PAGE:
Kaufmann, Ulrike; Shaw, Patrick J; Kozhaya, Lina et al. (2016) Selective ORAI1 Inhibition Ameliorates Autoimmune Central Nervous System Inflammation by Suppressing Effector but Not Regulatory T Cell Function. J Immunol 196:573-85
Vaeth, Martin; Eckstein, Miriam; Shaw, Patrick J et al. (2016) Store-Operated Ca(2+) Entry in Follicular T Cells Controls Humoral Immune Responses and Autoimmunity. Immunity 44:1350-64
Elling, Roland; Keller, Baerbel; Weidinger, Carl et al. (2016) Preserved effector functions of human ORAI1- and STIM1-deficient neutrophils. J Allergy Clin Immunol 137:1587-1591.e7
Feske, Stefan; Wulff, Heike; Skolnik, Edward Y (2015) Ion channels in innate and adaptive immunity. Annu Rev Immunol 33:291-353
Maus, Mate; Jairaman, Amit; Stathopulos, Peter B et al. (2015) Missense mutation in immunodeficient patients shows the multifunctional roles of coiled-coil domain 3 (CC3) in STIM1 activation. Proc Natl Acad Sci U S A 112:6206-11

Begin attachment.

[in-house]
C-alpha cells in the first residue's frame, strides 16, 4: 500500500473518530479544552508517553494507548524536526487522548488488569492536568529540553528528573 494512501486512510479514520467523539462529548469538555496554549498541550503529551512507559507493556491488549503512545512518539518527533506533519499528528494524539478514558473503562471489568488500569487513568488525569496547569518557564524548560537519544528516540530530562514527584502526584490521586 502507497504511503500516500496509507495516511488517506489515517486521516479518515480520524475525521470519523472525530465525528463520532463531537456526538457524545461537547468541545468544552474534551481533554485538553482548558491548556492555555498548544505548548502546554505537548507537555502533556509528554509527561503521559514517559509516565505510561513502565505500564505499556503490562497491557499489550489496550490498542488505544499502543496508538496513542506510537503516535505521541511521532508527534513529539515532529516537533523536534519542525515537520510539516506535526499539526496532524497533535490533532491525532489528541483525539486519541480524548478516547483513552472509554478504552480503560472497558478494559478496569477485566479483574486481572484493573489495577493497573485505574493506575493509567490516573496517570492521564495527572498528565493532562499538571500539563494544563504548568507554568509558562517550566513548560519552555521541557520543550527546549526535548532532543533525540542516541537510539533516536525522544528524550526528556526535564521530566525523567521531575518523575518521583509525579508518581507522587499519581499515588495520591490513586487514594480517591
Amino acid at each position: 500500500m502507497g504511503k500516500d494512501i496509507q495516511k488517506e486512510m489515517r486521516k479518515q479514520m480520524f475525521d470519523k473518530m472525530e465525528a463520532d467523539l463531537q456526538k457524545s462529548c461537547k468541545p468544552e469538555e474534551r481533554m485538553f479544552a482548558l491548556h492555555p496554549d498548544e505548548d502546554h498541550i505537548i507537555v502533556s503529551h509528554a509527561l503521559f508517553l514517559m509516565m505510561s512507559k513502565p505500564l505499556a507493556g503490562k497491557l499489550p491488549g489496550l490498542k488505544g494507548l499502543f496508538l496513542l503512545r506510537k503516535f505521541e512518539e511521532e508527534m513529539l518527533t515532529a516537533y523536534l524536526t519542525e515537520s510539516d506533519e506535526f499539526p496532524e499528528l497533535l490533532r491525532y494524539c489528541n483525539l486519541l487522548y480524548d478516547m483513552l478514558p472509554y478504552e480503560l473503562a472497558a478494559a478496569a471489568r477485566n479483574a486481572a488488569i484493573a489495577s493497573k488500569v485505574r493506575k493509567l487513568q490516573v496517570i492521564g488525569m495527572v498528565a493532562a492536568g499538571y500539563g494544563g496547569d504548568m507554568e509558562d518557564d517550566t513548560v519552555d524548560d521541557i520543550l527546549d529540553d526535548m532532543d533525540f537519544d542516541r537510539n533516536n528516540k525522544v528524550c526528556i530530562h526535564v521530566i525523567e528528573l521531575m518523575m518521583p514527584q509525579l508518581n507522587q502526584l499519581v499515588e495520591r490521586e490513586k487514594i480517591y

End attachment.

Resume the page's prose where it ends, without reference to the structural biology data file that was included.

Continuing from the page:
Desvignes, Ludovic; Weidinger, Carl; Shaw, Patrick et al. (2015) STIM1 controls T cell-mediated immune regulation and inflammation in chronic infection. J Clin Invest 125:2347-62
Nurbaeva, Meerim K; Eckstein, Miriam; Concepcion, Axel R et al. (2015) Dental enamel cells express functional SOCE channels. Sci Rep 5:15803
Vaeth, Martin; Zee, Isabelle; Concepcion, Axel R et al. (2015) Ca2+ Signaling but Not Store-Operated Ca2+ Entry Is Required for the Function of Macrophages and Dendritic Cells. J Immunol 195:1202-17
Lacruz, Rodrigo S; Feske, Stefan (2015) Diseases caused by mutations in ORAI1 and STIM1. Ann N Y Acad Sci 1356:45-79